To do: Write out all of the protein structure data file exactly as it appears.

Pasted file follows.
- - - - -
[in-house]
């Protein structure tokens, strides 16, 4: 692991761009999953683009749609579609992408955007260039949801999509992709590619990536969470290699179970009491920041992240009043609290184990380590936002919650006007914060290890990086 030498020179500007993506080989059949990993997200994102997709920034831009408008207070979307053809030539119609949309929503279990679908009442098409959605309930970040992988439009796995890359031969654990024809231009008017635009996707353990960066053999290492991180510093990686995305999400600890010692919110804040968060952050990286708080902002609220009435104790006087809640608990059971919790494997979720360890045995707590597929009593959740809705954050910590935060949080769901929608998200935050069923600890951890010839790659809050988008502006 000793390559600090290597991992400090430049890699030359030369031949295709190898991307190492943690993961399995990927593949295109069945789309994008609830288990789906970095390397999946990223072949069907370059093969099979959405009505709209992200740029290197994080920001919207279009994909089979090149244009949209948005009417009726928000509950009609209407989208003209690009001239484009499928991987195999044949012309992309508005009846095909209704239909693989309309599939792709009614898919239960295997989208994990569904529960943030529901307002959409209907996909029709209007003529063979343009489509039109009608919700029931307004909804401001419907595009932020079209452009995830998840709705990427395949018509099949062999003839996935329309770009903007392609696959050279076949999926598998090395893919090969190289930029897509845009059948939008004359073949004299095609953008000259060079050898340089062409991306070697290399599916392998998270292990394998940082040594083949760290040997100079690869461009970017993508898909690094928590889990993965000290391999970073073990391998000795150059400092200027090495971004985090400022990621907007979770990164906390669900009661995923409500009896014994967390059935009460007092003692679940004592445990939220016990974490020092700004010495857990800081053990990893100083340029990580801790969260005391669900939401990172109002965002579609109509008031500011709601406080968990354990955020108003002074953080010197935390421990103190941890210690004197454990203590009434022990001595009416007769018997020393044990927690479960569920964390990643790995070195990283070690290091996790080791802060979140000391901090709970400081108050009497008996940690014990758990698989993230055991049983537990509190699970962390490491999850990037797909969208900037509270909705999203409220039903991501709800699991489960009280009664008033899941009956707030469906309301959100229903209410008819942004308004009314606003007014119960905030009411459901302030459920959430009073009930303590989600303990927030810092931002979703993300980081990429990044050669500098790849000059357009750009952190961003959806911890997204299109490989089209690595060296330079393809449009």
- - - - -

[in-house]
């Protein structure tokens, strides 16, 4: 692991761009999953683009749609579609992408955007260039949801999509992709590619990536969470290699179970009491920041992240009043609290184990380590936002919650006007914060290890990086 030498020179500007993506080989059949990993997200994102997709920034831009408008207070979307053809030539119609949309929503279990679908009442098409959605309930970040992988439009796995890359031969654990024809231009008017635009996707353990960066053999290492991180510093990686995305999400600890010692919110804040968060952050990286708080902002609220009435104790006087809640608990059971919790494997979720360890045995707590597929009593959740809705954050910590935060949080769901929608998200935050069923600890951890010839790659809050988008502006 000793390559600090290597991992400090430049890699030359030369031949295709190898991307190492943690993961399995990927593949295109069945789309994008609830288990789906970095390397999946990223072949069907370059093969099979959405009505709209992200740029290197994080920001919207279009994909089979090149244009949209948005009417009726928000509950009609209407989208003209690009001239484009499928991987195999044949012309992309508005009846095909209704239909693989309309599939792709009614898919239960295997989208994990569904529960943030529901307002959409209907996909029709209007003529063979343009489509039109009608919700029931307004909804401001419907595009932020079209452009995830998840709705990427395949018509099949062999003839996935329309770009903007392609696959050279076949999926598998090395893919090969190289930029897509845009059948939008004359073949004299095609953008000259060079050898340089062409991306070697290399599916392998998270292990394998940082040594083949760290040997100079690869461009970017993508898909690094928590889990993965000290391999970073073990391998000795150059400092200027090495971004985090400022990621907007979770990164906390669900009661995923409500009896014994967390059935009460007092003692679940004592445990939220016990974490020092700004010495857990800081053990990893100083340029990580801790969260005391669900939401990172109002965002579609109509008031500011709601406080968990354990955020108003002074953080010197935390421990103190941890210690004197454990203590009434022990001595009416007769018997020393044990927690479960569920964390990643790995070195990283070690290091996790080791802060979140000391901090709970400081108050009497008996940690014990758990698989993230055991049983537990509190699970962390490491999850990037797909969208900037509270909705999203409220039903991501709800699991489960009280009664008033899941009956707030469906309301959100229903209410008819942004308004009314606003007014119960905030009411459901302030459920959430009073009930303590989600303990927030810092931002979703993300980081990429990044050669500098790849000059357009750009952190961003959806911890997204299109490989089209690595060296330079393809449009």